Landing gears are designed according to the characteristics of the aircraft. The weight of the airplane and its load capacity are the most determining parameter in this regard. For example; a six-wheels triple-bogie is used for a Boeing 777F with a maximum take-off weight of 776,000 lbs, on the other hand a two-wheels single-bogie is used for an Airbus A320 with a maximum take-off weight of 172000 lbs.
Apart from these commonly used characteristics, sometimes operators may request manufacturers to deviate from these specifications due to differences in usage conditions. There are many variations of modifications, such as transforming a Boeing 747 into a flying telescope instead of passenger and cargo transport, designing the cabin of business jets like an office, adding continuous flow oxygen systems instead of oxygen cylinders.
One of these variations is that Air India prefers double-bogie instead of single-bogie on A320 aircrafts landing gears. The fact that only Air India is using it in the world has been an interesting and curious subject. Why did they choose such a landing gear for a narrow body aircraft that is lighter than wide body aircraft? Let’s take a look!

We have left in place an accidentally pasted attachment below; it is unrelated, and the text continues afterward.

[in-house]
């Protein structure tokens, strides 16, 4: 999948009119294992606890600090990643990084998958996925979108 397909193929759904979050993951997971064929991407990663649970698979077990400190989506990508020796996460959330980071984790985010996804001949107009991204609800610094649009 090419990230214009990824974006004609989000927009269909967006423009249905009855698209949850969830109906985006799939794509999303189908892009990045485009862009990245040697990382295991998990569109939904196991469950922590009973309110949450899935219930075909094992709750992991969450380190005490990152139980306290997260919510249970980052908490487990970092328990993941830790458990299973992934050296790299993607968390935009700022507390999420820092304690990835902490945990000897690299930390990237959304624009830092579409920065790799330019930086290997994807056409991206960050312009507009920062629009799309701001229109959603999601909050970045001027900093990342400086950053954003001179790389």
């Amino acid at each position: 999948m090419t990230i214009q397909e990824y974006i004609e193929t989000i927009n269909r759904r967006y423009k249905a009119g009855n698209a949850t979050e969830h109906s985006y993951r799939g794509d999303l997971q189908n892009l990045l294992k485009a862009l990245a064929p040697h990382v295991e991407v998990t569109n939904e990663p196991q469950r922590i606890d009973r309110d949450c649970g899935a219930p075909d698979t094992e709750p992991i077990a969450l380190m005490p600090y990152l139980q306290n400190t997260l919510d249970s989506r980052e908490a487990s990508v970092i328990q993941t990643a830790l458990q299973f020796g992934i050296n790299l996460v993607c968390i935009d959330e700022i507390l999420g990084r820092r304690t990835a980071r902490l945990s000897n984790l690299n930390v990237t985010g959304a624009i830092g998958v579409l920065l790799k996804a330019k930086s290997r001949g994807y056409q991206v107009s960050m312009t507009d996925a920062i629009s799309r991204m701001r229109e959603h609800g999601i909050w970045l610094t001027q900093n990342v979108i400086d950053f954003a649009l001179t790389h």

Taxiways, runways, aprons, parking areas are constantly under the stress of these heavy aircraft. Runways have some characteristics just like airplanes. Some runways can resist intense stress, some cannot. Due to the low characteristic numbers of the runways in India, Air India has used such a solution. The stress on the runway was reduced in half by distributing the load on the landing gear of the aircraft to four tires instead of two.